Even if they do visit the theatre, the vast majority park up, watch the show, and go home – rather than heading to a pub or going for a meal. Hanley is currently undergoing major regeneration work involving the expansion of the Potteries Shopping Centre and the creation of the Central Business District.

Meanwhile, we’ve all had a punt in the great sweepstake on whether or not the ridiculously-named City Sentral development will actually happen and finally lead to a much-needed makeover of the old bus station site. Over to you, Realis…

Parts of our city centre now look bright and modern but the problem remains that it isn’t somewhere most people over the age of 30 or anyone with children really wants to visit.
This isn’t a question of demonising young people.

I don’t believe for a second that there is a higher proportion of yobs these days than there was when I was queueing at the bars in Macy’s or the Market Tavern.

Helping the police to reduce violence is, of course, important but – to me – of equal value is assisting those businesses who rely on night-time trade for their survival.

That includes the restaurants and businesses which don’t benefit from an influx of teenagers and 20-somethings of a weekend.

While Hanley is, undoubtedly, a work in progress I think that more needs to be done to tempt families, couples and those born before 1985 to spend their evenings in the city centre.

Christmas shopping nights shouldn’t be the only time when the majority of us want to visit Hanley of an evening. There should be more continental markets and street entertainment, the superb Potteries Museum – for example – could be opened up for evening visitors and more should be done to promote some of the terrific restaurants.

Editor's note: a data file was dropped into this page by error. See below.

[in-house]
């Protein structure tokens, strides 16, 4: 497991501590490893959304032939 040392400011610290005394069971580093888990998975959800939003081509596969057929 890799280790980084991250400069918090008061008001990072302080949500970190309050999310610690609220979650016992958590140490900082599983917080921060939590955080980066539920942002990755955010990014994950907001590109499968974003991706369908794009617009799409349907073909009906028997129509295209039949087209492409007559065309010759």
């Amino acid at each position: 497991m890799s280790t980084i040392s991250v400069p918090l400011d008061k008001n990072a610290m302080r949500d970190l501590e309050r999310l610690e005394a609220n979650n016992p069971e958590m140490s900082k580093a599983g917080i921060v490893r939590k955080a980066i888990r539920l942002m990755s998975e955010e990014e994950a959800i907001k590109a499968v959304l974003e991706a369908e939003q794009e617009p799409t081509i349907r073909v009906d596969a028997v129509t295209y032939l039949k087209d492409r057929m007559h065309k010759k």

Successful city centres don’t close down at 5.30pm and I would suggest we neglect Hanley’s night-time economy at our peril.

Read my Personally Speaking columns every Friday in The Sentinel

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Middle-age approaches – and I’m taking it seriously… sort of

2012 is a very important year. Well, it is for me, anyway.
This has nothing to do with the London Olympics or even the fact that I have tickets to see The Stone Roses in concert.
No, 2012 is the year I officially become middle-aged.
Some would argue, of course, that this begins when you hit 30.
However, we all know that the big Four-O is the age everyone really dreads and I’m just 68 days away. (Hard to believe, I know).
Yes, I was born in 1972 – a year of momentous events such as Britain finally joining the E.E.C… and the airing of the first episode of Emmerdale Farm.
It’s hard to work out which has since proved the more entertaining soap opera, isn’t it?
One thing’s for sure – there’s nothing like a looming milestone to make you reflect on what has gone before.
In the last decade I have experienced endless sleeplessness and the indescribable pleasure of watching my daughters be born and grow into brilliant little people with whom I can now have proper conversations.
In the last 10 years I have also done things I never thought I’d do – such as visit relatives in New Zealand, try my hand at public speaking, start an internet blog, appear in a pantomime, beat cancer (touch wood) and, crucially, meet Bon Jovi’s guitarist Richie Sambora and The Fonz.
Through my job I’ve also crossed paths with some amazing people in the last decade – people like the Treetops Hospice kids and cancer drug campaigner Dot Griffiths.
My thirties have been very painful for me, at times – not least because the fortunes of my beloved Port Vale have taken such an awful nose-dive.
During the last 10 years, many of the people I looked up to and actually helped to shape who I am have also passed on – leaving genuine voids.
Remarkable people like my old Boys’ Brigade captain Roy Harrison, my Sentinel colleague John Abberley and my nan Ethel.
Suddenly I’m the one people are looking to for words of wisdom or leaning on and, frankly, it’s a sobering thought. As most people are fighting the urge to break two-day old New Year’s resolutions I am trying to crystal ball-gaze into my next 10 years.
Oh yes, I’m taking 40 seriously, alright. Even so, as of March 12 don’t expect me to suddenly start acting my age.
I may wear slippers and I may be on the cusp of middle-age but I’ve still got all my own teeth and (most of) my hair to let down.